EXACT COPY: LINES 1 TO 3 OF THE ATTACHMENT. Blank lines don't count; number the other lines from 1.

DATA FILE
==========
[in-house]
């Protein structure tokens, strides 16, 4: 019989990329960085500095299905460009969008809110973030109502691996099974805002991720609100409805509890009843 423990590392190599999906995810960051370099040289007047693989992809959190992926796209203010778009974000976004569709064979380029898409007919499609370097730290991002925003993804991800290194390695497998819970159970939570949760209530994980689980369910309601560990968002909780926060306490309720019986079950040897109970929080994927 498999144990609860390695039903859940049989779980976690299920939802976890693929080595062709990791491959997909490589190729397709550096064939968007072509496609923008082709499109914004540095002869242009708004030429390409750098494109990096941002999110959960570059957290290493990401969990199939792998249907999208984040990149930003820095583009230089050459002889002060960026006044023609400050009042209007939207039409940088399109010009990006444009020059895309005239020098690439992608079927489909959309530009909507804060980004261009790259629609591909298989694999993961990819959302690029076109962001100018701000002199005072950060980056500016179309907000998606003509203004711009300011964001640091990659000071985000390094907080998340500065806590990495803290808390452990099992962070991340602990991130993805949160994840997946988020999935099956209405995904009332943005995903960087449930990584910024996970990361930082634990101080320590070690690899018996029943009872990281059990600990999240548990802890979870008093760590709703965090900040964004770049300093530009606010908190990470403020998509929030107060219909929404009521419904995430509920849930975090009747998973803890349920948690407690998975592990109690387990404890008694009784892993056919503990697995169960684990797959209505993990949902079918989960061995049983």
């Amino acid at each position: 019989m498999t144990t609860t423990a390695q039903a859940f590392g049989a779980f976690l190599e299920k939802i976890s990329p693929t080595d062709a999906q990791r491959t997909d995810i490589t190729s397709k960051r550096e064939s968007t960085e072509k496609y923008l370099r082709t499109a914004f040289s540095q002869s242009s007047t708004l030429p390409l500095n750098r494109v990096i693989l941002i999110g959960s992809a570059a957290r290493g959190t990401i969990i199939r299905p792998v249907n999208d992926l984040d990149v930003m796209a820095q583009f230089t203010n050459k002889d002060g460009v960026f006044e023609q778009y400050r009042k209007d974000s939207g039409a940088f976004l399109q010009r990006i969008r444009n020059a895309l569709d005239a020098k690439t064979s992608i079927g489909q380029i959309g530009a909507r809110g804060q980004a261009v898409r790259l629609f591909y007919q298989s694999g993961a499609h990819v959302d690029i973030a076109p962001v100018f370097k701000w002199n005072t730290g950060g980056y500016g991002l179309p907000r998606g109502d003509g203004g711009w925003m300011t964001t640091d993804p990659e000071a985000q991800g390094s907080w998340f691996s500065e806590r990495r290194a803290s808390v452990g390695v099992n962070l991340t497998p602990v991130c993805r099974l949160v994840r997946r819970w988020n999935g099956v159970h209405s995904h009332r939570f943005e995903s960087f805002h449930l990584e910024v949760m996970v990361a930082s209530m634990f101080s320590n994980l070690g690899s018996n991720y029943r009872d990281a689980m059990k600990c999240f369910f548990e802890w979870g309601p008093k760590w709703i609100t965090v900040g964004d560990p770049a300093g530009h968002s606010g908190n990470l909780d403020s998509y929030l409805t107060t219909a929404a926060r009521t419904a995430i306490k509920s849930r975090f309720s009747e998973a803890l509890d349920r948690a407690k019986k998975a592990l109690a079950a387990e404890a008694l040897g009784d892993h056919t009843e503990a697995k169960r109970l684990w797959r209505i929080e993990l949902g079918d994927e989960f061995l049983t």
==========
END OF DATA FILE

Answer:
[in-house]
């Protein structure tokens, strides 16, 4: 019989990329960085500095299905460009969008809110973030109502691996099974805002991720609100409805509890009843 423990590392190599999906995810960051370099040289007047693989992809959190992926796209203010778009974000976004569709064979380029898409007919499609370097730290991002925003993804991800290194390695497998819970159970939570949760209530994980689980369910309601560990968002909780926060306490309720019986079950040897109970929080994927 498999144990609860390695039903859940049989779980976690299920939802976890693929080595062709990791491959997909490589190729397709550096064939968007072509496609923008082709499109914004540095002869242009708004030429390409750098494109990096941002999110959960570059957290290493990401969990199939792998249907999208984040990149930003820095583009230089050459002889002060960026006044023609400050009042209007939207039409940088399109010009990006444009020059895309005239020098690439992608079927489909959309530009909507804060980004261009790259629609591909298989694999993961990819959302690029076109962001100018701000002199005072950060980056500016179309907000998606003509203004711009300011964001640091990659000071985000390094907080998340500065806590990495803290808390452990099992962070991340602990991130993805949160994840997946988020999935099956209405995904009332943005995903960087449930990584910024996970990361930082634990101080320590070690690899018996029943009872990281059990600990999240548990802890979870008093760590709703965090900040964004770049300093530009606010908190990470403020998509929030107060219909929404009521419904995430509920849930975090009747998973803890349920948690407690998975592990109690387990404890008694009784892993056919503990697995169960684990797959209505993990949902079918989960061995049983």
């Amino acid at each position: 019989m498999t144990t609860t423990a390695q039903a859940f590392g049989a779980f976690l190599e299920k939802i976890s990329p693929t080595d062709a999906q990791r491959t997909d995810i490589t190729s397709k960051r550096e064939s968007t960085e072509k496609y923008l370099r082709t499109a914004f040289s540095q002869s242009s007047t708004l030429p390409l500095n750098r494109v990096i693989l941002i999110g959960s992809a570059a957290r290493g959190t990401i969990i199939r299905p792998v249907n999208d992926l984040d990149v930003m796209a820095q583009f230089t203010n050459k002889d002060g460009v960026f006044e023609q778009y400050r009042k209007d974000s939207g039409a940088f976004l399109q010009r990006i969008r444009n020059a895309l569709d005239a020098k690439t064979s992608i079927g489909q380029i959309g530009a909507r809110g804060q980004a261009v898409r790259l629609f591909y007919q298989s694999g993961a499609h990819v959302d690029i973030a076109p962001v100018f370097k701000w002199n005072t730290g950060g980056y500016g991002l179309p907000r998606g109502d003509g203004g711009w925003m300011t964001t640091d993804p990659e000071a985000q991800g390094s907080w998340f691996s500065e806590r990495r290194a803290s808390v452990g390695v099992n962070l991340t497998p602990v991130c993805r099974l949160v994840r997946r819970w988020n999935g099956v159970h209405s995904h009332r939570f943005e995903s960087f805002h449930l990584e910024v949760m996970v990361a930082s209530m634990f101080s320590n994980l070690g690899s018996n991720y029943r009872d990281a689980m059990k600990c999240f369910f548990e802890w979870g309601p008093k760590w709703i609100t965090v900040g964004d560990p770049a300093g530009h968002s606010g908190n990470l909780d403020s998509y929030l409805t107060t219909a929404a926060r009521t419904a995430i306490k509920s849930r975090f309720s009747e998973a803890l509890d349920r948690a407690k019986k998975a592990l109690a079950a387990e404890a008694l040897g009784d892993h056919t009843e503990a697995k169960r109970l684990w797959r209505i929080e993990l949902g079918d994927e989960f061995l049983t």